Music Through the Eyes of Faith, Chapter 3

Music Through the Eyes of Faith, by Harold Best, is a book I re-read every few years. Dr. Best is Dean Emeritus of the Wheaton College Conservatory of Music and his book should be required reading for every Christian musician.

I'm embarking on another reading of Music Through the Eyes of Faith and over the coming weeks will be sharing some thoughts. These posts won't be a formal review and will not attempt to be comprehensive. I'll just be sharing items that stand out to me as I read - quotes, ideas, insights, and wisdom.

Previous posts in this series: IntroChapter 1, Chapter 2.

Favorite Quotes from Chapter 3

Within this huge array of worldwide music making, the church is arguably the most musically diverse body in human history. Over its chronological life and throughout its nearly numberless multicultural practices, it has thought up, borrowed, imitated, stolen, adapted, and paraphrased more kinds of music than any other collection of people.
— p. 64
We should cherish diversity because God does. God not only imagines and creates with endless variety, God calls good everything in the creation. Everything has its uniqueness, its place, its meaning, usefulness, and its interdependence. Thus unity and diversity are aspects of each other.
— p. 65
Some things are more beautiful, more complex, or more advanced than others, but this fact does not undo the principle of completeness and integrity with which each thing is made. Thus while some things may be said to be more beautiful, more useful, or more advanced than others, this does not mean that the lesser things have no right to exist or in God’s view are unworthy. God notes every sparrow’s fall and numbers every hair on our heads.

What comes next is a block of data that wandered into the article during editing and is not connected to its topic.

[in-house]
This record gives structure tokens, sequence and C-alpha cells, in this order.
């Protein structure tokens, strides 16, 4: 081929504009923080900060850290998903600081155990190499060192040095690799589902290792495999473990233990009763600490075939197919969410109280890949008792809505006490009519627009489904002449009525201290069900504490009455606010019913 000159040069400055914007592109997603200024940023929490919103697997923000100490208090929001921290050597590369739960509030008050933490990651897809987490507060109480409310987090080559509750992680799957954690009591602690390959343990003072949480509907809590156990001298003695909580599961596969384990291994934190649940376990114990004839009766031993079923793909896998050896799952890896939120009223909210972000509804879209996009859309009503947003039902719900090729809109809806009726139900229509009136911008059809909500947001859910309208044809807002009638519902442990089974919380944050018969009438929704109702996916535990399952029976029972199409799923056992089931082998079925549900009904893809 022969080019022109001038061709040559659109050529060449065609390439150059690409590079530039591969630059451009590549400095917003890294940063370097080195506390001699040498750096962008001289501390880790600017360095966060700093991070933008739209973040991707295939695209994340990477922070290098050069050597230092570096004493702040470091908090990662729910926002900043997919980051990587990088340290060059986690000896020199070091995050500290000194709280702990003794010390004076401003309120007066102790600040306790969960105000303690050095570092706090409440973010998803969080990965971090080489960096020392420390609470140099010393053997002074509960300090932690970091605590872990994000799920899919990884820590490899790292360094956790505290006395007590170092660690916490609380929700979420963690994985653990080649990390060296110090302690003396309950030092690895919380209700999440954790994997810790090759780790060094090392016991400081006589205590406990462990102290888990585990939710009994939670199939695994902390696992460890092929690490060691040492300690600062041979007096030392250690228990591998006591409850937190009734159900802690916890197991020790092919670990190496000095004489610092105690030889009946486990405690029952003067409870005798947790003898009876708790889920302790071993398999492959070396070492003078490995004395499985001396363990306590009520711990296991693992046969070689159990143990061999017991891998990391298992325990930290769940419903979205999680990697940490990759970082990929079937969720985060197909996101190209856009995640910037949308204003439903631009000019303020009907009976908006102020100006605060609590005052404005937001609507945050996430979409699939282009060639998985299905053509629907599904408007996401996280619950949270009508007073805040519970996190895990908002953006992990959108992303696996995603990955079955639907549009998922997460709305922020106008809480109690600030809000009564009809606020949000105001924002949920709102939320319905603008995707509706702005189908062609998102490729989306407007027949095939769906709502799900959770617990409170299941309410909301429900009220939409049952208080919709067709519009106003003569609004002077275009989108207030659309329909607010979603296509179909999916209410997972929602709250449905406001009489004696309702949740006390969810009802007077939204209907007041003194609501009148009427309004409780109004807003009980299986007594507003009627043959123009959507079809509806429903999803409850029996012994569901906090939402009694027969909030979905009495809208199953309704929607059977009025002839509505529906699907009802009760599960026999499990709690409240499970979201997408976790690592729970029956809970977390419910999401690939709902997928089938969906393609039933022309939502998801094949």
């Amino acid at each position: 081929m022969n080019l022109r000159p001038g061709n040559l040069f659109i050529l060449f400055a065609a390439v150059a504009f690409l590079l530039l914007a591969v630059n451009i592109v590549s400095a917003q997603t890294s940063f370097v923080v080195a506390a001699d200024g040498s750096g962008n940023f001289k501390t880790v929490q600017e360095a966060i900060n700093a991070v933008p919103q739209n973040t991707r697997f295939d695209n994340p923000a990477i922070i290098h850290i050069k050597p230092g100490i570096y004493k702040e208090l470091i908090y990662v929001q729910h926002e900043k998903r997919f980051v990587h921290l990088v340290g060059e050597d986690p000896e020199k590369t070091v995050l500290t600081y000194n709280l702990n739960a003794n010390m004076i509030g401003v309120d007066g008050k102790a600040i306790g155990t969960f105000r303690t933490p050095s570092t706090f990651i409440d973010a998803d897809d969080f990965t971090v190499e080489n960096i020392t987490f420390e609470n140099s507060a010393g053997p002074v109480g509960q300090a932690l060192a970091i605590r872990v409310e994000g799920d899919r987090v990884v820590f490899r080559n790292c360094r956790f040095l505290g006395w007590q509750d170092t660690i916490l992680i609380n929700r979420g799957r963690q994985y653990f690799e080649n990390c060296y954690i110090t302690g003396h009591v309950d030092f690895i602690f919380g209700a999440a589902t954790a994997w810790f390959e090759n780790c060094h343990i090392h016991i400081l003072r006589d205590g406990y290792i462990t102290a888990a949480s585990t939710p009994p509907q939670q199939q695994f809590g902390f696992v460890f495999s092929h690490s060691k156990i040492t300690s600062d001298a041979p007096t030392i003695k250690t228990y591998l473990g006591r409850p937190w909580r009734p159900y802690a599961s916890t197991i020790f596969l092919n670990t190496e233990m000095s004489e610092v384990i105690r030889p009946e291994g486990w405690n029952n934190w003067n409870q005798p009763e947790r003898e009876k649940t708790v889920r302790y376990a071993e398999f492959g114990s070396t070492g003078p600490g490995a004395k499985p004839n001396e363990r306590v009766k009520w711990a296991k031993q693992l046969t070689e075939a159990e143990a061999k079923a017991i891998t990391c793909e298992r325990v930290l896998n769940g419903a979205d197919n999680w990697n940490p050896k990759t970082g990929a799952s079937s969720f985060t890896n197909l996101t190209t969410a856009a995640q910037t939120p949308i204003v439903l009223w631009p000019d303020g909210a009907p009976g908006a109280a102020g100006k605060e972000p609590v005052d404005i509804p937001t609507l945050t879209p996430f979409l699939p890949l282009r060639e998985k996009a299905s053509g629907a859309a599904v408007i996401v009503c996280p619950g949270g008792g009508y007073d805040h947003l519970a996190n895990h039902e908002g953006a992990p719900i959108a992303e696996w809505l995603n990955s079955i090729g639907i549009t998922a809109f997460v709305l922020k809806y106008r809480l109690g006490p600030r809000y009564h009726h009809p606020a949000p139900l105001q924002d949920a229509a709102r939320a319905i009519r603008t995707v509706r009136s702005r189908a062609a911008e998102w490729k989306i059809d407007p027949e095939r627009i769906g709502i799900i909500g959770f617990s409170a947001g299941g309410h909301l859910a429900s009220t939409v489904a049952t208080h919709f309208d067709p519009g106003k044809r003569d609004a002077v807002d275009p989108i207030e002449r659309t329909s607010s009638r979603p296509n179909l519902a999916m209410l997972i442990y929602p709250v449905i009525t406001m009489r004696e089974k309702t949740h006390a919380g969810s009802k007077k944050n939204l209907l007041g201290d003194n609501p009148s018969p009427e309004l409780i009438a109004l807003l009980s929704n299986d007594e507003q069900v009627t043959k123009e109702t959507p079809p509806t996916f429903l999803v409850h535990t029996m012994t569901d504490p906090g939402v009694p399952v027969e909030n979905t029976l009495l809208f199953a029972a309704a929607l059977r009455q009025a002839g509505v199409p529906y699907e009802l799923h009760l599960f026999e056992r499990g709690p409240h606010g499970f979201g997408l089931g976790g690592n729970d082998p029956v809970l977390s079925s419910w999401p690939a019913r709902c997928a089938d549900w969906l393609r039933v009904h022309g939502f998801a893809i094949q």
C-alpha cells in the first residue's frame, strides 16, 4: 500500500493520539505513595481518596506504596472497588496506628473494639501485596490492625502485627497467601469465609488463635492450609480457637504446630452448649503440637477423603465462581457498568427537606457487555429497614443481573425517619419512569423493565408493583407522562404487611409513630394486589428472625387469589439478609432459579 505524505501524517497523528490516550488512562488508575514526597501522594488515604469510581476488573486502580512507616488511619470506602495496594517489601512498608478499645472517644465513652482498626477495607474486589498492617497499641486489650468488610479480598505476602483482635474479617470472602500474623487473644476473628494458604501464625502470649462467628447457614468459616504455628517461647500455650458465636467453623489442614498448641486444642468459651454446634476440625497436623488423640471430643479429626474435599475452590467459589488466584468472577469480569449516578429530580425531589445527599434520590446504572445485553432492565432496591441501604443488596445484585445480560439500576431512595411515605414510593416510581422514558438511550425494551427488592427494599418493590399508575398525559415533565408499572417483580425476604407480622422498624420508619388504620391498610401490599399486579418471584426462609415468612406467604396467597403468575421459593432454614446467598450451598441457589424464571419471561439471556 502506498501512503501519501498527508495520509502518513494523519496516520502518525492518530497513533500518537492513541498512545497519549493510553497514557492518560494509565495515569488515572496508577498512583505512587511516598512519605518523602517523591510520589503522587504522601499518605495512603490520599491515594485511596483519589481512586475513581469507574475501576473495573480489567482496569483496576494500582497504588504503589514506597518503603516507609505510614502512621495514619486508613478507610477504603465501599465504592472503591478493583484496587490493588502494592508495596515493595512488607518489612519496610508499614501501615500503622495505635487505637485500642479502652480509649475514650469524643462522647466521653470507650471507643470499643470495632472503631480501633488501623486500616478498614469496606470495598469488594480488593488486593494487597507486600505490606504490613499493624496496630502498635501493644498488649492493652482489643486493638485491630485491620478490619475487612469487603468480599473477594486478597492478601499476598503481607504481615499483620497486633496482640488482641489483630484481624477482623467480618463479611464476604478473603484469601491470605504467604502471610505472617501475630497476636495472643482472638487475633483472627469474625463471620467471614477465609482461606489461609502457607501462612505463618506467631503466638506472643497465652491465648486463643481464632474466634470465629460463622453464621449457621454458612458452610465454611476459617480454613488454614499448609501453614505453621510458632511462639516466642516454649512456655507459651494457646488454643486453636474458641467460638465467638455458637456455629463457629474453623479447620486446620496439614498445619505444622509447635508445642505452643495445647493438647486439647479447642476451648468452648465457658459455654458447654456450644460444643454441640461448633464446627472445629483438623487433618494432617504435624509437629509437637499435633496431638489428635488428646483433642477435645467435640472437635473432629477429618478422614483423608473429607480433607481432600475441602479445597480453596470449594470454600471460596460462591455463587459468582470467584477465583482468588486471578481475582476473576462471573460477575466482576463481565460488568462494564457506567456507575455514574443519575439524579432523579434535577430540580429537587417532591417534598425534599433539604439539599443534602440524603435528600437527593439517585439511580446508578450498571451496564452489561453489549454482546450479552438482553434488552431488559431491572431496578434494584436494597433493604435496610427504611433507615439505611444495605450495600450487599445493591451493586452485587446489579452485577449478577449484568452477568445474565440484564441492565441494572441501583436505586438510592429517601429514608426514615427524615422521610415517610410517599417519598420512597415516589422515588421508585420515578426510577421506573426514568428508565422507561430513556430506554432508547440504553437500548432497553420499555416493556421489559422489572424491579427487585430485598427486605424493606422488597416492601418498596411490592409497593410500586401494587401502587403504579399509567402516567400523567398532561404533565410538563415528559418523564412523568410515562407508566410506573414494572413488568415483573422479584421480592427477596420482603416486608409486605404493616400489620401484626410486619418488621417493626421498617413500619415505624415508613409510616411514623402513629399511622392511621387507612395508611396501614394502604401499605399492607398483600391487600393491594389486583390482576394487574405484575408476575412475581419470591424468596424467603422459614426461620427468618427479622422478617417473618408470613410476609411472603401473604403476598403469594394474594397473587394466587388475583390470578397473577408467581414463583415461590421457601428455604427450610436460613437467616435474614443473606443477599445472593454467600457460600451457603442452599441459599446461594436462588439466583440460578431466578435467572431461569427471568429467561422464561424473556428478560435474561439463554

— p. 66
The story of Pentecost goes further than its historical reality. It is also a parable that urges us into the knowledge that the gospel is comfortable in any culture and its message finds easy residence in the languages, cultural ways, and thought styles (but not thought systems) of countless societies. In other words, whoever seeks to move a culture towards transformation by Christ must join it, participating in the transformation from within.
— p. 66-67
Thus God does not want to hear only Beethoven and Ken Medema or see just Renoirs, Vermeers, and Wyeths. God does not want to be limited to Christian rap or Pakistani chant. God wants to hear the whole world in its countless tongues and amazingly diverse musics making praise after praise. God accepts not only the offerings of a highly trained choir, but also the song of the arrow maker in Brazil. Furthermore, with more patience than we can imagine, God awaits entirely new songs sung for the first time from a tribe in Cambodia, a Mexican barrio, and a Scottish hamlet.
— p. 67
The people who have taken the time to look deeply into a huge assortment of musics, along with the people who make them, are the only ones who have earned the right to talk about standards, because they have already experienced unity and are in the process of keeping their brothers and sisters. In this sense, the entire musical world becomes one huge, mixed, and motley outcry — of joy, nearly unbearable brokenness, and fervent hope. For the Christian music maker, the task is quite simple: diversity and love and, only then, quality. This order will not dilute standards or dull critique. Instead it will position the most perceptive music making and the wisest teaching in a way that will comport with the very gospel that all music making is meant to celebrate.
— p.82